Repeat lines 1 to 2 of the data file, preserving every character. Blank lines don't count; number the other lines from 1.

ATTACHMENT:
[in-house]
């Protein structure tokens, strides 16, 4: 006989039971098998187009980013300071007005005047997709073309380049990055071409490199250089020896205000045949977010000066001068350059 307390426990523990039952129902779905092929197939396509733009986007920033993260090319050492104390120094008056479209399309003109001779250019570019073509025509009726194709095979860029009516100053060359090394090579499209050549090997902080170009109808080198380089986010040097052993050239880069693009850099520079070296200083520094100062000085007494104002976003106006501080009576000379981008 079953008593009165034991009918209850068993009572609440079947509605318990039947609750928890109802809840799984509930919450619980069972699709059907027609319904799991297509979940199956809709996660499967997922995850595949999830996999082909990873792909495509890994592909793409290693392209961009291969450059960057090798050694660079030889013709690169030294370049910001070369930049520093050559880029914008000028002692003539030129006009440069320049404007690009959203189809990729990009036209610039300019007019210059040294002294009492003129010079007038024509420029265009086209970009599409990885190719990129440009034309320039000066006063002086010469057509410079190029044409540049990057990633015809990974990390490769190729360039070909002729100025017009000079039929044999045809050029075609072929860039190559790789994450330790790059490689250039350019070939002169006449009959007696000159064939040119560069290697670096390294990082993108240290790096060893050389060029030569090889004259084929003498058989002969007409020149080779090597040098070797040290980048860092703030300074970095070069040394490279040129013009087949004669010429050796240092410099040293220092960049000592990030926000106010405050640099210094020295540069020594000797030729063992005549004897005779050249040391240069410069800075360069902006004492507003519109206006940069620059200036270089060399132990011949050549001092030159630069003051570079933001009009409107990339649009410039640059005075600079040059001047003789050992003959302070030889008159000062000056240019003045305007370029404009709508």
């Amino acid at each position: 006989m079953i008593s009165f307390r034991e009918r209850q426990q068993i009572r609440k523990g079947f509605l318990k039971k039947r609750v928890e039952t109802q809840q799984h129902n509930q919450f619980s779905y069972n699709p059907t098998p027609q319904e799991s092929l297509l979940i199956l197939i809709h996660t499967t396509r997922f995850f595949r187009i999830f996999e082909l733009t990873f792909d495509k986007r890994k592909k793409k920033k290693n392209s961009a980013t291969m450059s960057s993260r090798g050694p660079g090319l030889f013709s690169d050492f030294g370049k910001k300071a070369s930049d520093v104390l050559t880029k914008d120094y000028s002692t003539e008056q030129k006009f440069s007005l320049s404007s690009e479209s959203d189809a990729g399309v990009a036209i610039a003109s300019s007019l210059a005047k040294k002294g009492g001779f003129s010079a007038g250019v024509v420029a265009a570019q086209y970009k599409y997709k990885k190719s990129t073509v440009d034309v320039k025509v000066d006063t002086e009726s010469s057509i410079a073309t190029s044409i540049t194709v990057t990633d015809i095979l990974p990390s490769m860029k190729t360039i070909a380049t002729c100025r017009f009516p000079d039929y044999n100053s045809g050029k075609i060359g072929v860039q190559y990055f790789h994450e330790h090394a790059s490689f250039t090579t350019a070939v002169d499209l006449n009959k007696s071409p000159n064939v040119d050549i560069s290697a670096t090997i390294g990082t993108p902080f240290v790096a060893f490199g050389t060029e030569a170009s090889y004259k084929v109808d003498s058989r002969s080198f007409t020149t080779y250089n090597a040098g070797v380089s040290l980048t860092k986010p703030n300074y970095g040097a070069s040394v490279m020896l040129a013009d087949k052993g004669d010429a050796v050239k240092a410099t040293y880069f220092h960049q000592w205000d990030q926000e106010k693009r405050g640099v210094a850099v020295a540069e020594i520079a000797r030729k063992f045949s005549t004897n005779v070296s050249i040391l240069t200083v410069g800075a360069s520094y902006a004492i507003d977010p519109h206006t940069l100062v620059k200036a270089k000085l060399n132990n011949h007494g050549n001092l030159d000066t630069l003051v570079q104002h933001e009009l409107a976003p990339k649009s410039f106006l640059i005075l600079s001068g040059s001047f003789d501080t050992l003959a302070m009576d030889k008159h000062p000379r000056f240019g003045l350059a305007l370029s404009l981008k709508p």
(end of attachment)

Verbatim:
[in-house]
């Protein structure tokens, strides 16, 4: 006989039971098998187009980013300071007005005047997709073309380049990055071409490199250089020896205000045949977010000066001068350059 307390426990523990039952129902779905092929197939396509733009986007920033993260090319050492104390120094008056479209399309003109001779250019570019073509025509009726194709095979860029009516100053060359090394090579499209050549090997902080170009109808080198380089986010040097052993050239880069693009850099520079070296200083520094100062000085007494104002976003106006501080009576000379981008 079953008593009165034991009918209850068993009572609440079947509605318990039947609750928890109802809840799984509930919450619980069972699709059907027609319904799991297509979940199956809709996660499967997922995850595949999830996999082909990873792909495509890994592909793409290693392209961009291969450059960057090798050694660079030889013709690169030294370049910001070369930049520093050559880029914008000028002692003539030129006009440069320049404007690009959203189809990729990009036209610039300019007019210059040294002294009492003129010079007038024509420029265009086209970009599409990885190719990129440009034309320039000066006063002086010469057509410079190029044409540049990057990633015809990974990390490769190729360039070909002729100025017009000079039929044999045809050029075609072929860039190559790789994450330790790059490689250039350019070939002169006449009959007696000159064939040119560069290697670096390294990082993108240290790096060893050389060029030569090889004259084929003498058989002969007409020149080779090597040098070797040290980048860092703030300074970095070069040394490279040129013009087949004669010429050796240092410099040293220092960049000592990030926000106010405050640099210094020295540069020594000797030729063992005549004897005779050249040391240069410069800075360069902006004492507003519109206006940069620059200036270089060399132990011949050549001092030159630069003051570079933001009009409107990339649009410039640059005075600079040059001047003789050992003959302070030889008159000062000056240019003045305007370029404009709508």